Effects of pocket gophers (Geomys bursarius) on microtopographic variation
Journal of Mammalogy
Mounds of soil created by pocket gophers during the process of construction of burrows represent small-scale variation in topography and resources that may influence vegetation by creating a broader range of microsites for germination and growth. We mapped gopher mounds and measured microtopographic variation on 4 by 4-m plots that had been fertilized annually with four levels of nitrogen addition for 11 years. Fertilized plots had more mounds and greater topographic variation than unfertilized plots, and greater mean height of soil than unfertilized plots and adjacent unfertilized aisles. These changes in microto-pography and height of soil, caused by the cumulative effects of locally greater activity by pocket gophers over more than a decade, illustrate one way in which burrowing animals can affect heterogeneity in soils.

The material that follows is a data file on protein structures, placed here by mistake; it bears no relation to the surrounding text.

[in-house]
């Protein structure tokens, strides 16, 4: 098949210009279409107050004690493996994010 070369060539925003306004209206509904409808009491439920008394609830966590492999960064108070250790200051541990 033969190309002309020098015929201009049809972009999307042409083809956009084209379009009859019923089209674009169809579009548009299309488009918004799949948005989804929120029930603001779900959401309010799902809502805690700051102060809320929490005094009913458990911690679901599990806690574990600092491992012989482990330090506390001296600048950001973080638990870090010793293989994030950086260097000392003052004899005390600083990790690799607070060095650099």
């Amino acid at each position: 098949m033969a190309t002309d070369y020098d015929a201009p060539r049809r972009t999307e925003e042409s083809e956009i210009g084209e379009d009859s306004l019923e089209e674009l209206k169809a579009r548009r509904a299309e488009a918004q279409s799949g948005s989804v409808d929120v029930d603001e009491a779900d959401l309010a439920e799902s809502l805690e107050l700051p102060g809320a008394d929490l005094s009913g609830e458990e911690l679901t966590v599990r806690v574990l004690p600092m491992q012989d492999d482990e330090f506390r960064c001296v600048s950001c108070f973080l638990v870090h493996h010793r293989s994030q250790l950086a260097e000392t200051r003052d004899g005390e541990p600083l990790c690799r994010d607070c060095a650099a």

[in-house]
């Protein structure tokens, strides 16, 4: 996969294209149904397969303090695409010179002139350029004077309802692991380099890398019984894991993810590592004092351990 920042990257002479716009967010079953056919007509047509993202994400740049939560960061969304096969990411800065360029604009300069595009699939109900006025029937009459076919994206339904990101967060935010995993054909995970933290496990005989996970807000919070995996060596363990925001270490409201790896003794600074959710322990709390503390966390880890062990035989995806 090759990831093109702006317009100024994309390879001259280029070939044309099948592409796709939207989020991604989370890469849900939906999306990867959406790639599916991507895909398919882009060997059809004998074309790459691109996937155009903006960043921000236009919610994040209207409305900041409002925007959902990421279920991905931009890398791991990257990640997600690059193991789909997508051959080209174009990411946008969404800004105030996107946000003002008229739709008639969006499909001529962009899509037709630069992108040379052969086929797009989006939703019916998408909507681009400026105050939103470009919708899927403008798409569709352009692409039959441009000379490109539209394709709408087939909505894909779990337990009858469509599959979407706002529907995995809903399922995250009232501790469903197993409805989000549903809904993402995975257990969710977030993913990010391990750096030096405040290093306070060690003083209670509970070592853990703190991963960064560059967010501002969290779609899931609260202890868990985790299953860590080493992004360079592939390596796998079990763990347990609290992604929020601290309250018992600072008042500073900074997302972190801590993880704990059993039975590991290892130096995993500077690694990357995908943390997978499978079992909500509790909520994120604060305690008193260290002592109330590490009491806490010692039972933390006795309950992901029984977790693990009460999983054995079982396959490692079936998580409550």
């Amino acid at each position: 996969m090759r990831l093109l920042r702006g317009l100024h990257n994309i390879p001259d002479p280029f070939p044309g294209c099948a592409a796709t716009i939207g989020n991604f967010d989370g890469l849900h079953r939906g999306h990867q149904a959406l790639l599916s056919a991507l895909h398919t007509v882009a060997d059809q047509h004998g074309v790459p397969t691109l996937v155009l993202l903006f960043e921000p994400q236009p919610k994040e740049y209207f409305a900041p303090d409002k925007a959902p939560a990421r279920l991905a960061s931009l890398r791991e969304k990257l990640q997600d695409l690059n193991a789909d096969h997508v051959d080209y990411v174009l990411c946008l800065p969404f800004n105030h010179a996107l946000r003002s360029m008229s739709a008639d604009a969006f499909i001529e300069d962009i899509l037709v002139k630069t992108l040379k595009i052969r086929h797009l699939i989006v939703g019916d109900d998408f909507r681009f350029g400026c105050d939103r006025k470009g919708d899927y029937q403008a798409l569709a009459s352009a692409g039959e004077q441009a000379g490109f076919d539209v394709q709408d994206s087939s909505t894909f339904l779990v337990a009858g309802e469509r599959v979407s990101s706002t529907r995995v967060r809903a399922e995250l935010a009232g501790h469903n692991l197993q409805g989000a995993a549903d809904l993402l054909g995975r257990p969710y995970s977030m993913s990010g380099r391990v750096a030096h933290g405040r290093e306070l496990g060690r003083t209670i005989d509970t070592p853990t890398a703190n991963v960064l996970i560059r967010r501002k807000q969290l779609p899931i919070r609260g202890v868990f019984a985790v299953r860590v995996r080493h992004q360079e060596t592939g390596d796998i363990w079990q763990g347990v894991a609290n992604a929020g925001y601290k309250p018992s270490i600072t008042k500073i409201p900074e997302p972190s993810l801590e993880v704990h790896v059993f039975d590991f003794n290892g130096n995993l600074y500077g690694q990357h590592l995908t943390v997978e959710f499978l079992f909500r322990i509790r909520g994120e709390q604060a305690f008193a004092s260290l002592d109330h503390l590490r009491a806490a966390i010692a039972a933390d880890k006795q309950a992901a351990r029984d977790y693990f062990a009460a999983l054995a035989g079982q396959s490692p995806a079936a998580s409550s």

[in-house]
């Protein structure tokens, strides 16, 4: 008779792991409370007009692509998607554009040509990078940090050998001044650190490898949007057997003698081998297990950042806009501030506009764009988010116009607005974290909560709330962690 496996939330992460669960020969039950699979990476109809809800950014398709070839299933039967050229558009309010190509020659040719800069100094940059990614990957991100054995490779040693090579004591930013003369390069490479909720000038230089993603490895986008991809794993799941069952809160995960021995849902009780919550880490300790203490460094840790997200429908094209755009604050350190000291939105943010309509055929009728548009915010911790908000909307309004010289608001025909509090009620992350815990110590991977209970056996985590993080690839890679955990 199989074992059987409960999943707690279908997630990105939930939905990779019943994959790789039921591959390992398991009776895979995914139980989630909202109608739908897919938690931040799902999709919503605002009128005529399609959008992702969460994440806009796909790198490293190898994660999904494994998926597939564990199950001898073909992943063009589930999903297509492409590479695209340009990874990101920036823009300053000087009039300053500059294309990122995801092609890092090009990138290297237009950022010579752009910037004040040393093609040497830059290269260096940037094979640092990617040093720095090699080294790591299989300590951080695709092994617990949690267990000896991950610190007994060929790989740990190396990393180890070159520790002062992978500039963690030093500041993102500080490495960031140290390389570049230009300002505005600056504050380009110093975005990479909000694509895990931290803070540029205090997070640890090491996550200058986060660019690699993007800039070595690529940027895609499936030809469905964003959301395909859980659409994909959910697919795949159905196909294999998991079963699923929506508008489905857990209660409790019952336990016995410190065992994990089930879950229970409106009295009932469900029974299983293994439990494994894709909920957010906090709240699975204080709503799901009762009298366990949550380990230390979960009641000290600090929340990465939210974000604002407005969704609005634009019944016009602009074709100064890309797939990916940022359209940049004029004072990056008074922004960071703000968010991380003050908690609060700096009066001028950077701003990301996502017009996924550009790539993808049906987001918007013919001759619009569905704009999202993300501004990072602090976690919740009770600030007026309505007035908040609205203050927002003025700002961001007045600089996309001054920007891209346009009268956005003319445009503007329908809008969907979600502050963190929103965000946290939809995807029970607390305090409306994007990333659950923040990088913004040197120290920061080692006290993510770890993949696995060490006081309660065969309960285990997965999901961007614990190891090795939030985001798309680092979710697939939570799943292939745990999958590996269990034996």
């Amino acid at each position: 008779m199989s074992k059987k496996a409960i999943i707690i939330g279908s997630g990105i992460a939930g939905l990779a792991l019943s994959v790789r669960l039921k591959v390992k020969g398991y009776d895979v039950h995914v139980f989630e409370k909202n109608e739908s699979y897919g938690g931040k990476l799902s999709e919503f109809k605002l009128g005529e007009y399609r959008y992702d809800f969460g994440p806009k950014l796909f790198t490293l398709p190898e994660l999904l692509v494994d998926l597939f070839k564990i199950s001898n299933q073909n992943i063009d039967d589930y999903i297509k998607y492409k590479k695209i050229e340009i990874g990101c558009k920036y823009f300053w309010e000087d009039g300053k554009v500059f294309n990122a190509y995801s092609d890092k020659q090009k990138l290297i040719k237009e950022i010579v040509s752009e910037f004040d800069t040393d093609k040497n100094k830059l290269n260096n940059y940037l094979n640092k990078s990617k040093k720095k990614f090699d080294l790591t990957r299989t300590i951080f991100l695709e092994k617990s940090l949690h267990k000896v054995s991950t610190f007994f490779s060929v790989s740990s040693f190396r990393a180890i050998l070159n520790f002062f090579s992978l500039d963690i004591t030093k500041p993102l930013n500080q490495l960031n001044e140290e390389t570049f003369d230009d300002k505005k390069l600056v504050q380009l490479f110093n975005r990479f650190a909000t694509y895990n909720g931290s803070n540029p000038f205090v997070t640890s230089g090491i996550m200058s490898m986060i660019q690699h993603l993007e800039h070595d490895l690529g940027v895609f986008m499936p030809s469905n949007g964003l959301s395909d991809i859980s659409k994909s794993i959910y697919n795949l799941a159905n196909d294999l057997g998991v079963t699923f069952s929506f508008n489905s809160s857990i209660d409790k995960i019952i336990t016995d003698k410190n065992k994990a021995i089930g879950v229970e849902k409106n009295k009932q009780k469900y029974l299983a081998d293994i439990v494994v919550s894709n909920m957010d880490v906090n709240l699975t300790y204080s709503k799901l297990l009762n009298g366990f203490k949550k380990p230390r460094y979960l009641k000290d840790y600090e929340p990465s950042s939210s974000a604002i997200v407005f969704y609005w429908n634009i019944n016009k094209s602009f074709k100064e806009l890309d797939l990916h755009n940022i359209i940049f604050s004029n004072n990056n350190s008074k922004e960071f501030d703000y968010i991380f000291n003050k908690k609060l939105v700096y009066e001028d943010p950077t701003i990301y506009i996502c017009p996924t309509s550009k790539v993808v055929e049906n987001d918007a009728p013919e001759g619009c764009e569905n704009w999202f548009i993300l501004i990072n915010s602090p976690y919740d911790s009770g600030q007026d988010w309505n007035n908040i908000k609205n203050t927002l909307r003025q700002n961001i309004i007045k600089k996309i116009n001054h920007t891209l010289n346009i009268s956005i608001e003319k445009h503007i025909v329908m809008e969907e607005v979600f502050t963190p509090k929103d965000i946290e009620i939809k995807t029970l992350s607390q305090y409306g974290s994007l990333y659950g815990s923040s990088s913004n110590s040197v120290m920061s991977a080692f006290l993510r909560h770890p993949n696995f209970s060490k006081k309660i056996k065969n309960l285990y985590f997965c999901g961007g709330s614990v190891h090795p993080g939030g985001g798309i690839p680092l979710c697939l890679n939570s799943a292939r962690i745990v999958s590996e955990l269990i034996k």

Inouye RS, N Huntly, GA Wasley*. 1997. Effects of pocket gophers (Geomys bursarius) on microtopographic variation. Journal of Mammalogy 78:1144-1148